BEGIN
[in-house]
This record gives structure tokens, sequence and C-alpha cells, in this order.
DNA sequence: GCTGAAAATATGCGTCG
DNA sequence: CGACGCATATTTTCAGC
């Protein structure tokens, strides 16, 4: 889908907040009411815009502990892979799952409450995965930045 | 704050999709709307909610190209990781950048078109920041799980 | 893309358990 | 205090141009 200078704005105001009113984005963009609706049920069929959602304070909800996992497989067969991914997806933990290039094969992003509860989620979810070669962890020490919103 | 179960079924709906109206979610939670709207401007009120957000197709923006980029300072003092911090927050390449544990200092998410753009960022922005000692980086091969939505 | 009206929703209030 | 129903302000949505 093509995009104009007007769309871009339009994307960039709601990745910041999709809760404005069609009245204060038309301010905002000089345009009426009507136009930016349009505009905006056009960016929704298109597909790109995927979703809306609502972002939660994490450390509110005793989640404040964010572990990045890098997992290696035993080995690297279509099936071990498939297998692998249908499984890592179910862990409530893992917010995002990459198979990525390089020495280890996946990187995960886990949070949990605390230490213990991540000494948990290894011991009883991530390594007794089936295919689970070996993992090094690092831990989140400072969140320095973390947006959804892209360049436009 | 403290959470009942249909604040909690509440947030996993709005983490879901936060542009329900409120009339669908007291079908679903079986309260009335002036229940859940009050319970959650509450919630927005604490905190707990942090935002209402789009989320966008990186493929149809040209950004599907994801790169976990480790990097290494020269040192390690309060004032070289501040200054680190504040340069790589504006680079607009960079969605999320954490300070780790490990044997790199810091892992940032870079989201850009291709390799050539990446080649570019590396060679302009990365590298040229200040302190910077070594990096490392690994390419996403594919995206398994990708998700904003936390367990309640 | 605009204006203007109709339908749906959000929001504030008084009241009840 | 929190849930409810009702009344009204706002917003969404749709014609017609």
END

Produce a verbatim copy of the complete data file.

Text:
[in-house]
This record gives structure tokens, sequence and C-alpha cells, in this order.
DNA sequence: GCTGAAAATATGCGTCG
DNA sequence: CGACGCATATTTTCAGC
């Protein structure tokens, strides 16, 4: 889908907040009411815009502990892979799952409450995965930045 | 704050999709709307909610190209990781950048078109920041799980 | 893309358990 | 205090141009 200078704005105001009113984005963009609706049920069929959602304070909800996992497989067969991914997806933990290039094969992003509860989620979810070669962890020490919103 | 179960079924709906109206979610939670709207401007009120957000197709923006980029300072003092911090927050390449544990200092998410753009960022922005000692980086091969939505 | 009206929703209030 | 129903302000949505 093509995009104009007007769309871009339009994307960039709601990745910041999709809760404005069609009245204060038309301010905002000089345009009426009507136009930016349009505009905006056009960016929704298109597909790109995927979703809306609502972002939660994490450390509110005793989640404040964010572990990045890098997992290696035993080995690297279509099936071990498939297998692998249908499984890592179910862990409530893992917010995002990459198979990525390089020495280890996946990187995960886990949070949990605390230490213990991540000494948990290894011991009883991530390594007794089936295919689970070996993992090094690092831990989140400072969140320095973390947006959804892209360049436009 | 403290959470009942249909604040909690509440947030996993709005983490879901936060542009329900409120009339669908007291079908679903079986309260009335002036229940859940009050319970959650509450919630927005604490905190707990942090935002209402789009989320966008990186493929149809040209950004599907994801790169976990480790990097290494020269040192390690309060004032070289501040200054680190504040340069790589504006680079607009960079969605999320954490300070780790490990044997790199810091892992940032870079989201850009291709390799050539990446080649570019590396060679302009990365590298040229200040302190910077070594990096490392690994390419996403594919995206398994990708998700904003936390367990309640 | 605009204006203007109709339908749906959000929001504030008084009241009840 | 929190849930409810009702009344009204706002917003969404749709014609017609």